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Omnibus education policy bill clears first hurdle in House

Rep. Sondra Erickson chairs the House Education Innovation Policy Committee March 19 as the omnibus education policy bill is discussed. Photo by Paul Battaglia

Expanding the pool of teacher applicants to stem the tide of a workforce shortage affecting many school districts and helping students get the most and best use out of their class time are two major themes in the omnibus education policy bill that has cleared its first hurdle in the House.

On a divided voice-vote Thursday, the House Education Innovation Policy Committee approved HF1591, which contains many of the majority’s top education priorities. Sponsored by Rep. Sondra Erickson (R-Princeton), the bill’s next stop is the House Education Finance Committee. Its companion, SF1495, sponsored by Sen. Chuck Wiger (DFL-Maplewood), awaits action by the Senate Education Committee.

The bill would make several reforms to the teacher licensure process for out-of-state applicants, including allowing alternative pathways to licensure and requiring the Board of Teaching to enter into interstate agreements with neighboring states. It also includes a controversial measure that would allow school districts to consider performance along with seniority in the event of teacher layoffs. Those proposals were also contained in HF2, which passed on the House Floor earlier this month, but has stalled in the Senate.

DFLers expressed displeasure with inclusion of those provisions, which Rep. Carlos Mariani (DFL-St. Paul) characterized as an otherwise “technically sound” omnibus education bill.

“There are still elements in this bill that members, particularly in the minority caucus, find problematic,” said Mariani, who unsuccessfully offered an amendment that would have stripped those provisions from the bill.

Erickson, the committee chair, said teacher licensure reforms would encourage a larger pool of qualified applicants and much needed diversity in the workforce across school. She also defended the seniority-only repeal to teacher layoff structure as innovative move for the state to attract and retain the highest quality teachers.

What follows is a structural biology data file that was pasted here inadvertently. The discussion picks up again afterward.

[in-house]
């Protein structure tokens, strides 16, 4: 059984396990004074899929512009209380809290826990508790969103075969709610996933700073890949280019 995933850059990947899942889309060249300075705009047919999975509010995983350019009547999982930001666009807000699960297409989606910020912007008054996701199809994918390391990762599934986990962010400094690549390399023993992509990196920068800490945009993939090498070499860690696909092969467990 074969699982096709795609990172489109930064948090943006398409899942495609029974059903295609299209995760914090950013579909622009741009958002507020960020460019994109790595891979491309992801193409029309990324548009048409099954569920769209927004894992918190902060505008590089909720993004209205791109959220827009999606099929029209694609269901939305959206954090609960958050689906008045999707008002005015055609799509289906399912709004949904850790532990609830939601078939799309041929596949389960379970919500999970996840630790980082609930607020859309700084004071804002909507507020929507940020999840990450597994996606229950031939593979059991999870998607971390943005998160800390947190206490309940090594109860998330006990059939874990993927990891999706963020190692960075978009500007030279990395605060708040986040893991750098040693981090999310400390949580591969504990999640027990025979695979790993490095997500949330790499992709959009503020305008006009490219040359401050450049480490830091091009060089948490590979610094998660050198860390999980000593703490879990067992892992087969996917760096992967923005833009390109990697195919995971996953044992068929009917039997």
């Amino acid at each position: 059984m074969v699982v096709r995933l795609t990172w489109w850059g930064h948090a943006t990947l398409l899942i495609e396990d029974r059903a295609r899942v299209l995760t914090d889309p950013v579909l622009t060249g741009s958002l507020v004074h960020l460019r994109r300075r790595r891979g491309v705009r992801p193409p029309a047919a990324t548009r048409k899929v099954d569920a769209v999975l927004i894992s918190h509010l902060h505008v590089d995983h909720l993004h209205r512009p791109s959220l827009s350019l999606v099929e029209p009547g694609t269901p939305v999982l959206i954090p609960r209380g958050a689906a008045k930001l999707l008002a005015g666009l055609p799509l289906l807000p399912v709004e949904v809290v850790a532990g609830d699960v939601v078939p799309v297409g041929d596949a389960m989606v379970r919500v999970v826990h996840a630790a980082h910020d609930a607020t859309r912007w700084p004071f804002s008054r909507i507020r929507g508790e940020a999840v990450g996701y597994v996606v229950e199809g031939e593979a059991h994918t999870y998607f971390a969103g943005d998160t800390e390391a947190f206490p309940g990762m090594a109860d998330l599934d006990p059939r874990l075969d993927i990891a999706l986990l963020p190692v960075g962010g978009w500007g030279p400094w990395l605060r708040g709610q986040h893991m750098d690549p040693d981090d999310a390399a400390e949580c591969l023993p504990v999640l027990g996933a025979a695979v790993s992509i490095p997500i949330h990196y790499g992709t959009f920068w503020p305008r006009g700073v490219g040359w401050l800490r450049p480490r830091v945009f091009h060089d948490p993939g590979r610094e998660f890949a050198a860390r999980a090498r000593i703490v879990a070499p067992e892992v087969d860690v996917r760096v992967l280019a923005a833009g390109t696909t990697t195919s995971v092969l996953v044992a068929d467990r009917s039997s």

“We believe we have moved at this time to a place whereby we want to honor teacher performance as well as seniority,” Erickson said.

Another measure would allow school districts to hire non-licensed “community experts” when licensed teachers are not available.

Four-day school week proposal included

Many of the provisions within the bill contain elements of several bills the committee heard in recent weeks, one of those being a measure that would give school districts operating on four-day weeks the ability to continue the programs without approval from the Department of Education.

Eight school districts in Greater Minnesota have schools that operate on four-day weekly class schedules.

Under current law those school districts must receive approval from the department to engage in a “flexible learning calendar.” Last year, Education Commissioner Brenda Cassellius asked those districts to return to five-day school weeks by the 2015-16 academic calendar.

The bill also includes language that mostly follows recommendations from a governor-appointed test reduction advisory group to reduce the number of standardized tests students must take in order to graduate.

But the omnibus bill would go a step further and return the ACT – a college entrance exam – to an optional test students can take in 11th or 12th grade. A 2013 law requires students take the exam before they graduate.

Some other provisions that have received bipartisan that are contained in the bill would aim to help streamline the curricular experience for students as they begin developing for postsecondary goals. Those proposals include measures that would:

  • allow students to count agricultural science classes as an elective science credit and computer science courses as a math credit; and
  • allow ninth and 10th graders who demonstrate proficiency in a foreign language to take concurrent enrollment courses that would award college credit in foreign language courses normally offered to 11th and 12th graders.

Other provisions in the bill include:

  • expansion for the early learning scholarship eligibility to parents under age 21 who are working toward a college degree and prioritization for some children on waiting list who experience homelessness, are in foster care or have other life-challenging circumstances;
  • reform of a home visiting program to incorporate a priority focus on reaching children with high needs at as early an age as possible;
  • creation of a Department of Education working group to study the possible expansion of making swimming instruction available at all public schools;
  • allow the Board of Teaching to suspend, revoke or deny teaching licenses to individuals convicted of serious crimes; and
  • allowing charter schools to give preference for enrollment to students who qualify for free and reduced lunch, based on family income status.

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